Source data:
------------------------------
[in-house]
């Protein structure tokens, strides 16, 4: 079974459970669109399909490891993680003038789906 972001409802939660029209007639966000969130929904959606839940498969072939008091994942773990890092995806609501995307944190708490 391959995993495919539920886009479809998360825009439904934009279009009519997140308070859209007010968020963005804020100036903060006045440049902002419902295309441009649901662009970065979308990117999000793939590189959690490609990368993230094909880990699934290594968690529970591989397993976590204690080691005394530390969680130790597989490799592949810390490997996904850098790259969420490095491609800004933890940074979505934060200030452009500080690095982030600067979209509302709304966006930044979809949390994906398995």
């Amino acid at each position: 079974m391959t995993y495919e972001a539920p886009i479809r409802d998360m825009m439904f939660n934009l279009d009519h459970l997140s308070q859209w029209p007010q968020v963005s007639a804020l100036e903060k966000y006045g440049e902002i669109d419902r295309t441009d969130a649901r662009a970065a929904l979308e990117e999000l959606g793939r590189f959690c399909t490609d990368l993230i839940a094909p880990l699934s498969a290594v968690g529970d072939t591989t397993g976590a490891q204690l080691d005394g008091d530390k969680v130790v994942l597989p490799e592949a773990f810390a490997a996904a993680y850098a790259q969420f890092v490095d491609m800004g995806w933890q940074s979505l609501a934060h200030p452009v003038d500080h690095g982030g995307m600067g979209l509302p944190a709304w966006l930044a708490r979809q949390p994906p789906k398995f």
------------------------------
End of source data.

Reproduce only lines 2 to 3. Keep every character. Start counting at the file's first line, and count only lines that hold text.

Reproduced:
């Protein structure tokens, strides 16, 4: 079974459970669109399909490891993680003038789906 972001409802939660029209007639966000969130929904959606839940498969072939008091994942773990890092995806609501995307944190708490 391959995993495919539920886009479809998360825009439904934009279009009519997140308070859209007010968020963005804020100036903060006045440049902002419902295309441009649901662009970065979308990117999000793939590189959690490609990368993230094909880990699934290594968690529970591989397993976590204690080691005394530390969680130790597989490799592949810390490997996904850098790259969420490095491609800004933890940074979505934060200030452009500080690095982030600067979209509302709304966006930044979809949390994906398995």
């Amino acid at each position: 079974m391959t995993y495919e972001a539920p886009i479809r409802d998360m825009m439904f939660n934009l279009d009519h459970l997140s308070q859209w029209p007010q968020v963005s007639a804020l100036e903060k966000y006045g440049e902002i669109d419902r295309t441009d969130a649901r662009a970065a929904l979308e990117e999000l959606g793939r590189f959690c399909t490609d990368l993230i839940a094909p880990l699934s498969a290594v968690g529970d072939t591989t397993g976590a490891q204690l080691d005394g008091d530390k969680v130790v994942l597989p490799e592949a773990f810390a490997a996904a993680y850098a790259q969420f890092v490095d491609m800004g995806w933890q940074s979505l609501a934060h200030p452009v003038d500080h690095g982030g995307m600067g979209l509302p944190a709304w966006l930044a708490r979809q949390p994906p789906k398995f």